How to land a good job in the Geospatial Industry during the time of recession
I have been working in the geospatial industry for quite some time now. During these years, I have hired (and unfortunately also fired) a lot of people. I know exactly what the industry demands and what skills are required to get into a job of such kind. Also, I believe that although the job market has shifted by 180 degrees and it’s the time of recession for the industry, yet if you have the right potential and know the right path, it is not too hard to get yourself a good job in the geospatial industry. Nothing to worry! In this article, I will help you with everything you need to know to get into the job of your dreams in the geospatial industry even during the time of recession. This will include all the tips, tricks and also, a couple of hints from the geospatial recruiters that will help you find a job or let the job find you easily and effortlessly. So let’s get started!
First things first: How business works during the time of recession
Now that the global economy is far from being healthy and most countries experience significant recession you must understand how the business works:
- Large geospatial companies like TomTom, HERE and others have their long-term contracts with automotive clients where they need to deliver a certain quality of service over a long term period. Short term recession adds significant uncertainty but many roles are required to deliver these services.
- Startups with raised capital are not dependent on the economic situation in the short-term. Investors give money to build a product or service and within their milestones, they have recruitment goals, which are required to build a product or service.
- Many GIS software and service companies work for governments and their core business might be financially affected by the recession, as there public tenders and contracts might be delayed.
In a nutshell, the tech industry and in particular, the geospatial industry does not experience as significant slowdown as many other sectors. So, keeping that in mind, you must not quit your dream of getting your first job or a better job in the geospatial industry.
Tips and Advice from the recruiters
Here are a few important tips that can help you find a good job in the geospatial industry.
1. Stand out from the crowd and prove to be different
Managers in the geospatial industry typically don’t just look for a pair of hands to work in the factory but they look for talented people with diverse backgrounds, fresh perspectives, and different experiences. They look for individuals that can grow and stay in the company, and eventually, take over the major role.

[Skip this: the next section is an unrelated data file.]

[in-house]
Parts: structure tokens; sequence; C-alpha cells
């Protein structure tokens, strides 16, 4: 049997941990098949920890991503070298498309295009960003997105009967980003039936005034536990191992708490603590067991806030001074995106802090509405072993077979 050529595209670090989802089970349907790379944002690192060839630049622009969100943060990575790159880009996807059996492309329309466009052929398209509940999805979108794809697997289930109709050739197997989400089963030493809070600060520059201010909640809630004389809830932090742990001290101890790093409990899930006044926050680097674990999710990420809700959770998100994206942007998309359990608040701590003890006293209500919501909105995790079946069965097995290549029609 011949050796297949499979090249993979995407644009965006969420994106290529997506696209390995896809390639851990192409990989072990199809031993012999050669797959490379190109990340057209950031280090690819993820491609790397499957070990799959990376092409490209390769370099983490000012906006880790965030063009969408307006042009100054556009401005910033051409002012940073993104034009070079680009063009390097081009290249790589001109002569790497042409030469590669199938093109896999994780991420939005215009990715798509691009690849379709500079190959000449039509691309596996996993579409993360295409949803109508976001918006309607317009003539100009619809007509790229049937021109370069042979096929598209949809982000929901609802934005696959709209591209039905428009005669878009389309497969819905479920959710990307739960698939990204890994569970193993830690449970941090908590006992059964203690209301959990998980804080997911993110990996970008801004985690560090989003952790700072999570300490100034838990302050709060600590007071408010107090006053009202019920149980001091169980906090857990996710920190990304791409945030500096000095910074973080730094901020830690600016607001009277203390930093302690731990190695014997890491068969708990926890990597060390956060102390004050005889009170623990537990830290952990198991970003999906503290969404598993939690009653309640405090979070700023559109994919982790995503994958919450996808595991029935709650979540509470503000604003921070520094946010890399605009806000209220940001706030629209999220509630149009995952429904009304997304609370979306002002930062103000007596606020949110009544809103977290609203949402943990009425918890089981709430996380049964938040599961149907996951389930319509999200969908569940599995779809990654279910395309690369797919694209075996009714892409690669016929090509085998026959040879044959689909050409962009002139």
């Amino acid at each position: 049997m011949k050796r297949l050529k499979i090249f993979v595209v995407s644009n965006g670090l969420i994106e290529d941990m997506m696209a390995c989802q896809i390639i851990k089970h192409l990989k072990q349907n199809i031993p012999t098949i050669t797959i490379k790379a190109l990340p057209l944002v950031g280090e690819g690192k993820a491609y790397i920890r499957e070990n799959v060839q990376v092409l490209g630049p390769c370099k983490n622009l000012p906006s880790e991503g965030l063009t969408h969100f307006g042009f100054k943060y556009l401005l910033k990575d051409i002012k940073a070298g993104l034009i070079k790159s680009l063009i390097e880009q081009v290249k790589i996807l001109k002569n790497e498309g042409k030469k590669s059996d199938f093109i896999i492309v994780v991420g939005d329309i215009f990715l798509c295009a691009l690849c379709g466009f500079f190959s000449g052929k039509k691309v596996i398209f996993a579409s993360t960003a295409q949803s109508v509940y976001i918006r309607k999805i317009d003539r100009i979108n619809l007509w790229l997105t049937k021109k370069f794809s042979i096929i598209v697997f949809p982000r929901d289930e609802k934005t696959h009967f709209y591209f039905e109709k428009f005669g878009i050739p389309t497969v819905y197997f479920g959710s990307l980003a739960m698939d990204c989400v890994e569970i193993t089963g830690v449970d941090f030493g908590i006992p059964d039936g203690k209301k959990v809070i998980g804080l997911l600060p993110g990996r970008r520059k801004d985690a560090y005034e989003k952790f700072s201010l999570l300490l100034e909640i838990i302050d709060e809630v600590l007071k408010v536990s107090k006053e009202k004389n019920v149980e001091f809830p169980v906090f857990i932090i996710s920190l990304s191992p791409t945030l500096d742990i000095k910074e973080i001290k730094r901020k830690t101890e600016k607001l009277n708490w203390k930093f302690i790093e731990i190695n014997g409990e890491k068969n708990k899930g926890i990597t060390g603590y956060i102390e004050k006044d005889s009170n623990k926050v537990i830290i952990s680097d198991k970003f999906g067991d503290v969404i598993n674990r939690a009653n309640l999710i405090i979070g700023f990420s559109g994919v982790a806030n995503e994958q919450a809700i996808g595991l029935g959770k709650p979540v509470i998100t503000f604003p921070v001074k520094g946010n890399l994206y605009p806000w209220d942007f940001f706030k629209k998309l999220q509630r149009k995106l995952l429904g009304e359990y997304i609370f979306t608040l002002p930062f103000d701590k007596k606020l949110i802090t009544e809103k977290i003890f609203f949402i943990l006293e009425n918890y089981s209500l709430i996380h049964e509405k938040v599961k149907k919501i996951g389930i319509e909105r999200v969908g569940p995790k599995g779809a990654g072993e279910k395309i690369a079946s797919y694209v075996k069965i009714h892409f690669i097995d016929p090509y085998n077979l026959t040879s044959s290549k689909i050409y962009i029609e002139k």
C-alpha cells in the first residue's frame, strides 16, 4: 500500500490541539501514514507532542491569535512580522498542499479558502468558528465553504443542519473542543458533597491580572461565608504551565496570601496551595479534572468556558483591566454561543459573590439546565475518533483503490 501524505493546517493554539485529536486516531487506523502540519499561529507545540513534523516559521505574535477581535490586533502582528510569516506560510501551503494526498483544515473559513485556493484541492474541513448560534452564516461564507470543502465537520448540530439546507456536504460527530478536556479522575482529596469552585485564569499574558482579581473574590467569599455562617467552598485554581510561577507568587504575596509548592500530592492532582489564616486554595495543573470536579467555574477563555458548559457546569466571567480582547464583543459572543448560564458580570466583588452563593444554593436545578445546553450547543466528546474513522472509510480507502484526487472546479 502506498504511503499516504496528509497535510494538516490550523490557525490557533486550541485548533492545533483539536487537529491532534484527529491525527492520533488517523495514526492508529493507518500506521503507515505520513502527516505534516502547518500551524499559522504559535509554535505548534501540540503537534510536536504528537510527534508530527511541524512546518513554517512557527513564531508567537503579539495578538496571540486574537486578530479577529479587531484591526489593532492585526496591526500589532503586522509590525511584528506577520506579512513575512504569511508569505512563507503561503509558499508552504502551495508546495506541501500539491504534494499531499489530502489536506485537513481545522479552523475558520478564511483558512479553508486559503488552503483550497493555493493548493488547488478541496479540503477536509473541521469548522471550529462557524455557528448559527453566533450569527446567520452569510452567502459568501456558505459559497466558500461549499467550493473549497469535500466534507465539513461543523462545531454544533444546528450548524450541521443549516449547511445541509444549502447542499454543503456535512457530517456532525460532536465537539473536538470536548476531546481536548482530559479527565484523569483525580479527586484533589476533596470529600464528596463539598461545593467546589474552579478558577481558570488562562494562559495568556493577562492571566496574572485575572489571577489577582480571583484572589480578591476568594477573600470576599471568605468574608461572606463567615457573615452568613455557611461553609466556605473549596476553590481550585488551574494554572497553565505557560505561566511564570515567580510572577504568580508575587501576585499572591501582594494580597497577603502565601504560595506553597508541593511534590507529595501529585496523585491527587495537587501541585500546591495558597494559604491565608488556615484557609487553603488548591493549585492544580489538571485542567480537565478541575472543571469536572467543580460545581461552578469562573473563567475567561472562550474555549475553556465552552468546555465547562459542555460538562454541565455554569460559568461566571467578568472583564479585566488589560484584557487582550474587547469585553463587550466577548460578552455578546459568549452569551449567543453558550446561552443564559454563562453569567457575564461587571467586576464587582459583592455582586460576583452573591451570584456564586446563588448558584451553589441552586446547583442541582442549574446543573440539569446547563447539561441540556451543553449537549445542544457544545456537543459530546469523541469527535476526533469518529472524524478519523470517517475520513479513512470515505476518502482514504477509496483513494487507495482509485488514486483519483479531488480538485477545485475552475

It is important to note here that your resume must stand out in the long list of candidates. You must show that you are unique and the best one for the position.
As a manager and a recruiter, I’m always looking for a proactive individual and here are a few things that always grab my attention:
- Show me that you have been active in the university and beyond. It can be anything; a student organization, organizing a conference, TedX, or even volunteering in non-profit organizations.
- It is always a plus point if you have written for blogs like Geoawesomeness and you can comment on the industry. This would show that you can talk about facts and formulate your own opinions.
- Also, if you write about your student projects and how you solved particular problems, this would add to your CV as another unique point.
- If you have created your Mapbox, Carto, or whatever map portfolio or link to GitHub, this would also make your resume unique and different from the rest.
Hence, all that I look for is that you are smart, active in the field, and not like any other average person. Remember that managers hate mediocracy and you have to show that you are better than the rest.
I especially invite you to become a blogger on Geoawesomeness. Over the years everyone who joined the team landed a great job. We know a lot of people and we are here to help those who are proved to be exceptional. Imagine what will your recruiter say if you send a link to a blog post commenting on her/his company along with the resume…
I invite you to reach out to me on LinkedIn and start blogging on Geoawesomeness.
2. Work on your resume
The first interaction between you and potential future employers is usually via your resume. Even if you have used your network to be “introduced” to the job, you will need to submit your resume at some point.
I’ve seen so many terrible resumes in my life that now I can appreciate a good one. If you are presenting yourself to someone you have never seen before, the form matters. I use a service called VisualCV but there are plenty of other good looking resumes templates and builders as well. It is not only how it looks and feels, but also about how smart you are in using it. A recruiter will immediately see if you are just filling the gaps in the form, or if you have a larger strategy that you want to be perceived. Remember that everyone likes smart people, so you have to work on your resume.
- Have a professional photo.
Blurry photo from vacations or high school diploma is not good enough. I’m not asking you to go to a professional photographer. There are so many smartphone phone apps that you can help you capture the right photo to use on the resume. I want you to respect me and show me that you care and are willing to do more than others to get the job.
- Use bullet points and bold fonts, and make sure that the resume is not more than 2 pages